By Bryan Crowson
Sythbane Squadron leader
There are rumblings in the video gaming press that BioWare's forthcoming role-playing game, Dragon Age: Origins, may be a rip-roaring RPG, bursting with buckets of blood, copious violence, and throbbing with bodice-ripping, high-fantasy sex.
I sure hope it is! That means Dragon Age: Origins might have three or four of my criteria for The Perfect Game.
In my last post about games I'm looking forward to, one of the games is Dragon Age: Origins, which publisher EA says is coming for PC and consoles in the second half of 2009. My high hopes for Dragon Age got me to thinking about the best of all possible games which I hope to play someday.
As much as I loved The Elder Scrolls 4: Oblivion, I got really annoyed (and bored) by the fact that it included NO romance, no nudity, and only subdued violence. Can't somebody give us a grown-up game, no holds barred? It would sell like crazy! EA's The Godfather 2 made some progress toward this goal of realism by including strippers that were actually topless. (Kudos, EA! The fact that EA now owns BioWare is another hopeful sign.)
But no mainstream Mature-rated game has yet to have any scene that compares with the gloriously beautiful sight of Atia (Polly Walker) walking out of her bath in HBO's epic miniseries Rome. Although a few games such as The Godfather II have broken the brassiere barrier, none that I know of have presented any posteriors -- pretty as Polly's or otherwise. The Mature-rated Oblivion was so prudish that it abandoned all pretense of realism for the medieval fantasy epic and anachronistically clad its female characters in modest, modern bras and granny panties. The ladies might as well have been wearing Nike cross-trainers and iPods, too.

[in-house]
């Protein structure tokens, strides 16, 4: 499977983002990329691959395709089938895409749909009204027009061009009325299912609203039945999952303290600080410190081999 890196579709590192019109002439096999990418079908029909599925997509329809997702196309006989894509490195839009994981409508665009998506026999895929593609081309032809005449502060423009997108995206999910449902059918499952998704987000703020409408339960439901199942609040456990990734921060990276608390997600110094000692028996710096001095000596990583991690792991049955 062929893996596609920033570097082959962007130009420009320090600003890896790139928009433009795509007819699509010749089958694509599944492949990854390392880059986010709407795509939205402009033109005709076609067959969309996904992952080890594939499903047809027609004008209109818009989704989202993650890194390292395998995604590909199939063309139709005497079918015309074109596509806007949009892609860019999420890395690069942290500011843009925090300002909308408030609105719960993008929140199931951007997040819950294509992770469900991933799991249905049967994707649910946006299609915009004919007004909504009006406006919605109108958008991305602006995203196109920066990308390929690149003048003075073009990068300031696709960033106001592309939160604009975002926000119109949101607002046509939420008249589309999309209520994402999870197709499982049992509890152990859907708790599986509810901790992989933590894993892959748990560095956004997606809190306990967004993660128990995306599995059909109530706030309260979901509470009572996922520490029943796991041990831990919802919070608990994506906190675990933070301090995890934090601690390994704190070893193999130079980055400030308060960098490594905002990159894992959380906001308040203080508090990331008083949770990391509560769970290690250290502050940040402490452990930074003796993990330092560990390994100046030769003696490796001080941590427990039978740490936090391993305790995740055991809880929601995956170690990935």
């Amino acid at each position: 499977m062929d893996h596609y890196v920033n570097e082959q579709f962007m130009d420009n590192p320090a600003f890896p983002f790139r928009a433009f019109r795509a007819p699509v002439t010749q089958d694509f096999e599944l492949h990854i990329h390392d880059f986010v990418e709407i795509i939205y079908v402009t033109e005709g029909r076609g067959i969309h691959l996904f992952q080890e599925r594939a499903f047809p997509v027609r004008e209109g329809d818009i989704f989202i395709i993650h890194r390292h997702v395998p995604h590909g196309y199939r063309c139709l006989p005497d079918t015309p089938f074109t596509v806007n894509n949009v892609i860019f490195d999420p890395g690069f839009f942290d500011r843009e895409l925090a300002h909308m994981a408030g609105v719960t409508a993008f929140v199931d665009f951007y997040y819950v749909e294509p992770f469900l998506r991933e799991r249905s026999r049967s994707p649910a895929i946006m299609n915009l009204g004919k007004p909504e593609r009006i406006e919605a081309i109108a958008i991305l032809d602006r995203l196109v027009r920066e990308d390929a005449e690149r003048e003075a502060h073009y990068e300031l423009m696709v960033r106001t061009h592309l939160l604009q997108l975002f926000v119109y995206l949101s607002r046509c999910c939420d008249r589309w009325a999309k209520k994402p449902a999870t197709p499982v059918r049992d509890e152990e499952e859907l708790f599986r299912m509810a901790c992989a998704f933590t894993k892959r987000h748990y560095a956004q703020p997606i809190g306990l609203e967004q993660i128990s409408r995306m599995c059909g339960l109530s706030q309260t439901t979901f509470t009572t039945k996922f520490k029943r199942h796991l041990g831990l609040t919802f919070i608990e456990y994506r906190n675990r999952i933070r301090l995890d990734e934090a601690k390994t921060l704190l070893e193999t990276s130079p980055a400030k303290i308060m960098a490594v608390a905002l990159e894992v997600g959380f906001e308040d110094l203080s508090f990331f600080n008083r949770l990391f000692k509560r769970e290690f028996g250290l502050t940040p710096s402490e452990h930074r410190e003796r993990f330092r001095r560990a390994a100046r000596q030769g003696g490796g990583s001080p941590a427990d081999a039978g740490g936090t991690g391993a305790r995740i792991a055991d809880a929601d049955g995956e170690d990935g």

I have a notion of a perfect game in my head. I await the day that somebody makes it, but it hasn't happened yet. David Jaffe came close with God of War, but God of War had too much platforming and not enough role-playing to meet my Perfect Game criteria.
My prescription for the Perfect Game continues to evolve, but here are some of the qualities I'm looking for:
- It will be a role-playing game for consoles, including the Xbox 360. I don't do PC games anymore. I want to relax on my couch, not hunched over a keyboard. And my favorite genre is role-playing, where I inhabit another world for a time. Mass Effect came close to my ideal, but it it had no online element. Could there be a massive multiplayer RPG on Xbox Live someday? I sure hope so. They keep teasing us about the Age of Conan coming to Xbox Live, but I'll believe it when I see it.
Role-playing is the ideal genre for my Perfect Game because it allows for the most creativity by the player. It casts me as the lead role in a story, where I make the decisions for the character like an author would make decisions for a character in a novel.
- RPGs typically also allow for the most customization, which is another trait of my ideal game. I want to be able to customize every facet of my character, as well as other important characters in the game (I couldn't get my spouse to wear the sexy clothes I gave to her in Fable 2! But maybe that was an ironic element of realism.). I want to customize the sex of the character, the face, the body, the clothing, the weapons -- everything! I want to make the story and character mine.
- It will NOT be a platformer or have any platformer gameplay elements. Jumping around is for kids.
- If it is a swords-and-sorcery fantasy story, the imagery will resemble the magnificent battle scenes of 300. Zack Snyder set the standard, until something better comes along.